Thursday, February 3, 2011

Bala Takes the Plunge by Melvin Durai

Bala Takes the Plunge is frankly hilarious.

Bala Takes the Plunge

I dont often read humor. Its not something I pick up normally from book stores, its not often stuff I find funny, and its often just stuff I find really silly. However, this book is definitely different. The humor stems from careful and highly well-portrayed observation of people - and so many of the incidents, people and and dialogues are so familiar - and make me feel like 'I've totally seen this' - that I really enjoyed this book. Its a pretty short book, and I devoured it in less than a day after I got it, and it was one of the few books that has actually made me laugh out so loudly that other people around me started giving me odd looks and asked me what the hell I was reading. 

The book chronicles the adventures of Bala, an NRI, who has come back to India to look for a wife. Its definitely a topic with oodles of potential humor, and the author uses this potential to the maximum. In a light, conversational style, the author writes about India, marriage and Indian marriages with a simplicity and beauty that is both refreshing and fun. And its not just in his search for his bride. Everything, from the Rajnikant dialogues (so well done) and his dog's name (America) is funny and deeper than it seems. The character Bala himself really holds this up, because he, as the author himself says (in his interview with me here) 'never gives up' and that really, really makes him a lot of fun to read about. Bala is the sort of character who hooks you on and doesn't let you go easily. 

The style of the book itself really works for it, including the fact that its so short. Its light, conversational, witty and makes you feel like you have really read something interesting - qualities that I dont think would have lasted if the book had dragged on for another two hundred pages, though I do feel like I would've liked to know how the book's story continued. The ending, though I liked it, was rather abrupt and left me craving for more. 

Final thoughts: Witty, subtle, very funny - read it if you're in the mood for a good laugh. 

Other thoughts: Click here for a review of this book by another blogger (Manjulika Pramod) whom I respect very much, on a book review blog that I love.

(Financial disclosure: Book source was the author.)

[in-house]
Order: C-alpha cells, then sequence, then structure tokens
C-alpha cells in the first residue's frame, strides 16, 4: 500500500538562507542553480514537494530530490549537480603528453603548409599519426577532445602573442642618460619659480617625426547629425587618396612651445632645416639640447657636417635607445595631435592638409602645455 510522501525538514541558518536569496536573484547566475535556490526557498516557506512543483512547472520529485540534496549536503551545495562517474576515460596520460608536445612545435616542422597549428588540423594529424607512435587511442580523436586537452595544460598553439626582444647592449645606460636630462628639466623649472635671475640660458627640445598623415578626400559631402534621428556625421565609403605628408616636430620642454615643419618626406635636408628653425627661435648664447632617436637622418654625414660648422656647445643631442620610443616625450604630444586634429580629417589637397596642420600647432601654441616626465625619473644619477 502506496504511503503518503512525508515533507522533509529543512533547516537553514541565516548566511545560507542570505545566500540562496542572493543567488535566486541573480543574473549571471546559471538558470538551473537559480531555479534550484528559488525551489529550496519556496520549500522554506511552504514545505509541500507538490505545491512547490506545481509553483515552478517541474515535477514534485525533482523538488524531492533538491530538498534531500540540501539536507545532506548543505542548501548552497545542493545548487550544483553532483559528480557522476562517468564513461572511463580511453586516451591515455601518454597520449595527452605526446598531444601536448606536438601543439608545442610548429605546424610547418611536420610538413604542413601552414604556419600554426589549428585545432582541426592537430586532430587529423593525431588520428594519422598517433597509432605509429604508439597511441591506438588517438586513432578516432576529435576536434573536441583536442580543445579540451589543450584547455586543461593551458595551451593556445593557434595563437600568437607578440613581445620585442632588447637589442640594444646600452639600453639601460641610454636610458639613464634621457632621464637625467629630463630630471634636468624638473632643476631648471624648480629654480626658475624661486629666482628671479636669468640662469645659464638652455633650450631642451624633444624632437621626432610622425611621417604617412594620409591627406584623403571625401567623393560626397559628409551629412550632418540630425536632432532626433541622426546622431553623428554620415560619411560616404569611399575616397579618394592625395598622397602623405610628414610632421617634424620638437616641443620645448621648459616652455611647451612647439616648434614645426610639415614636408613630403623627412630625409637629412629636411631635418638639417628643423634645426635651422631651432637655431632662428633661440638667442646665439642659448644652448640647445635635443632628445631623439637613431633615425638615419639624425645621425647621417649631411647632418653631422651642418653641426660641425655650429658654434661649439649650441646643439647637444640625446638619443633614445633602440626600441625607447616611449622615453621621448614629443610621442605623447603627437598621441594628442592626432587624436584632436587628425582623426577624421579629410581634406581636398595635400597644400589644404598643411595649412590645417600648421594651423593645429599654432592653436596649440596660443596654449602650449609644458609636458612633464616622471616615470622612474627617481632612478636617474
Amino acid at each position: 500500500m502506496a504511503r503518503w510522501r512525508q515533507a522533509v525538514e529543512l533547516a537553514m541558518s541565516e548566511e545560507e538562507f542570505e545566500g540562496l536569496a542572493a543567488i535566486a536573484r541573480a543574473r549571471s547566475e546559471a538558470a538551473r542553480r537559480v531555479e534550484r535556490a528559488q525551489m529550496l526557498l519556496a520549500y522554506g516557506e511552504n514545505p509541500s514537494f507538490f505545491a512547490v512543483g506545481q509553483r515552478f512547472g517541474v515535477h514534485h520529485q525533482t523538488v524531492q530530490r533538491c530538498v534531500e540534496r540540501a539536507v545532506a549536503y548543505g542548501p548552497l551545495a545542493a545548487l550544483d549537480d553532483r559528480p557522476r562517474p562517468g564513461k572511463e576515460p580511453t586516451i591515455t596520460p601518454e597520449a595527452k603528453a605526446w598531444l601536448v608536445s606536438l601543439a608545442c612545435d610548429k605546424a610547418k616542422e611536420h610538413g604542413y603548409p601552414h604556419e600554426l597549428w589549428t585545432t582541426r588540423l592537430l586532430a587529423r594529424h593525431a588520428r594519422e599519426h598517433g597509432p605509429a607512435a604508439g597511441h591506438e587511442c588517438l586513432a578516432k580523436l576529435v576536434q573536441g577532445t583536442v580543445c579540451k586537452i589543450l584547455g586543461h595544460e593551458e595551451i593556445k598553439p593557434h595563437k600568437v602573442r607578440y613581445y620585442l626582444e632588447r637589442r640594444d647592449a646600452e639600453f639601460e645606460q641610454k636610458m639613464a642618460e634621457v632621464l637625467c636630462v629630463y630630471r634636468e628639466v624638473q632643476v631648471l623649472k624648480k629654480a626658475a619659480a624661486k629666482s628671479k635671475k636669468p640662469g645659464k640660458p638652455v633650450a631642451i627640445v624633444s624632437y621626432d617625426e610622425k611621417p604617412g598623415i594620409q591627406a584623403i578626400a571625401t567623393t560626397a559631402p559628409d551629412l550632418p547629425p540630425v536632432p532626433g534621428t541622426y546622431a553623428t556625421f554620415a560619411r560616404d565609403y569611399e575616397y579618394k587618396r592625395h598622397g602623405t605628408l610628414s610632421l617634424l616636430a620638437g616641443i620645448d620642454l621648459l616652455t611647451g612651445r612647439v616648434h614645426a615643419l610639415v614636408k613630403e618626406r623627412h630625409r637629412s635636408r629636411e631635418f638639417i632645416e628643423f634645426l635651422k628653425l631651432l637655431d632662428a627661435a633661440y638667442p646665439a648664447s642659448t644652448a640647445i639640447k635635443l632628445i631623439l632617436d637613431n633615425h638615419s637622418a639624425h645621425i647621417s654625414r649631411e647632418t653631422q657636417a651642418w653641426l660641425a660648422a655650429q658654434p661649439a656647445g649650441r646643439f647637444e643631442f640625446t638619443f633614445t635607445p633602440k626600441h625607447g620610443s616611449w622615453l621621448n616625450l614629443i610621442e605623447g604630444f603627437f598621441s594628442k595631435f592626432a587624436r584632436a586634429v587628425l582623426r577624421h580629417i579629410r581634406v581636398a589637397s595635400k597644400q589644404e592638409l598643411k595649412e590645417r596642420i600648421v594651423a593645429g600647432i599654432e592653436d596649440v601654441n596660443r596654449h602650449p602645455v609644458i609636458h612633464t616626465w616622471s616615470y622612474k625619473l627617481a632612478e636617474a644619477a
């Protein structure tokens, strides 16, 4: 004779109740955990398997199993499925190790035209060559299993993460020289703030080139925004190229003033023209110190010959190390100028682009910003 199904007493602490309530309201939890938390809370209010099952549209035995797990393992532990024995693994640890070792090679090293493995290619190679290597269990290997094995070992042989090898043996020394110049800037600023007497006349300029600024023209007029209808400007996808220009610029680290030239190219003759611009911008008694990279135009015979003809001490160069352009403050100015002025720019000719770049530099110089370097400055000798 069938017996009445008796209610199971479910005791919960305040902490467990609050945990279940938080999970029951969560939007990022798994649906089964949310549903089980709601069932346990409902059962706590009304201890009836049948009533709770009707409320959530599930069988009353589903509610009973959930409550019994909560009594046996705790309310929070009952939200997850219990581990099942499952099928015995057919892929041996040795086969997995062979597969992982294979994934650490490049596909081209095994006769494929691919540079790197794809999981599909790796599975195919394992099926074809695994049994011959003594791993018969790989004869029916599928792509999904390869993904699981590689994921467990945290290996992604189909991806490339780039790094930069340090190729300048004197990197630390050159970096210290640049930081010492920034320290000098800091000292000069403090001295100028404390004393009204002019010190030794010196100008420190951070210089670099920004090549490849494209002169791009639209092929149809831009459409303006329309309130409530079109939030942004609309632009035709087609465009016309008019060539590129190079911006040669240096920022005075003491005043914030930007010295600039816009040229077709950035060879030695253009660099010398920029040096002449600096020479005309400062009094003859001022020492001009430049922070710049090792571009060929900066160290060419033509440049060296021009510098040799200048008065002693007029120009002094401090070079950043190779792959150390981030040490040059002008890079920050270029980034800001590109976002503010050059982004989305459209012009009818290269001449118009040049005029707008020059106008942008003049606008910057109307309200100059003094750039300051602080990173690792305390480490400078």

Interview: Melvin Durai

Today I have on my blog Melvin Durai, author of "Bala Takes the Plunge" which I've reviewed here. Welcome, Melvin. 

1. I'd like to begin this interview by asking you what kind of books are there on your bookshelf? What books are you reading right now? Which genre of books do you generally read? Which books do you re-read again and again?

Most of the books on our bookshelf are literary fiction, about a third by South Asian authors. My wife, Malathi, is a voracious reader and sets a good example for me. (Arundhati Roy, Rohinton Mistry and Vikram Seth are gods in our reading universe!) I’m currently reading “A heartbreaking work of staggering genius” by Dave Eggers and “The Blaft anthology of Tamil pulp fiction,” which we picked up during our recent trip to India. I read literary fiction mostly, but occasionally dip into popular fiction like Alexander McCall Smith’s Ladies Detective Agency series. I tend not to re-read books, but do re-read short stories. Among my favorites are the Sherlock Holmes stories, which I first read as a schoolboy and still love as an adult (yes, I did read your lukewarm review of “The Adventures of Sherlock Holmes”!).

2. Tell us something about your work before "BalaTakes the Plunge"?

I’ve done a lot of newspaper journalism, including some feature writing that I really enjoyed. I’ve also written a regular humor column for about 15 years. As for fiction, I’ve worked on several short stories, one of which was published in an American literary magazine and another that will appear in the upcoming issue of Kindle Magazine in India.

3. Did you always want to be a writer? How did you get into writing? What inspired you to write "Bala Takes the Plunge"?

I started dreaming of becoming a writer when I was in high school. I enjoyed writing in school – it came easy to me – but it took me a long time to become a “writer.” I got into writing full-time after earning a master’s degree in journalism from Towson University in Maryland and landing a job at a small newspaper in Pennsylvania. (Before that, I had attempted to fulfill my mother’s dream for me – to become a doctor.) “Bala Takes the Plunge” was inspired largely by my own matrimonial search about a decade ago. I wrote humor columns about the experience and realized that there was a lot of potential for humor in the way many Indians find their mates.

4. What kind of people do you think this book will reach out to?

Anyone who shares my sense of humor will probably enjoy the book. If you don’t appreciate the humor, then you probably won’t like the book.

5. What is your favourite thing about books and reading? How have books made an impact on your life?

Books and reading in general can give you insights/perspectives  you wouldn’t
get in your everyday life. Books have made me more empathetic, more attuned to
the viewpoints of others. Rohinton Mistry’s “A Fine Balance”, for example, took
me right into the world of the poor and oppressed, showing me vividly what they
have to endure. (That’s a book I need to re-read!)

6. Quick take. Answer the following with the first words/phrase that comes toyour mind, in five words or less:

- Marriage – roller coaster ride

- Life – full of challenges, surprises

- India – never boring

- Bala (the character) – keeps trying

- Books – not enough shelf space

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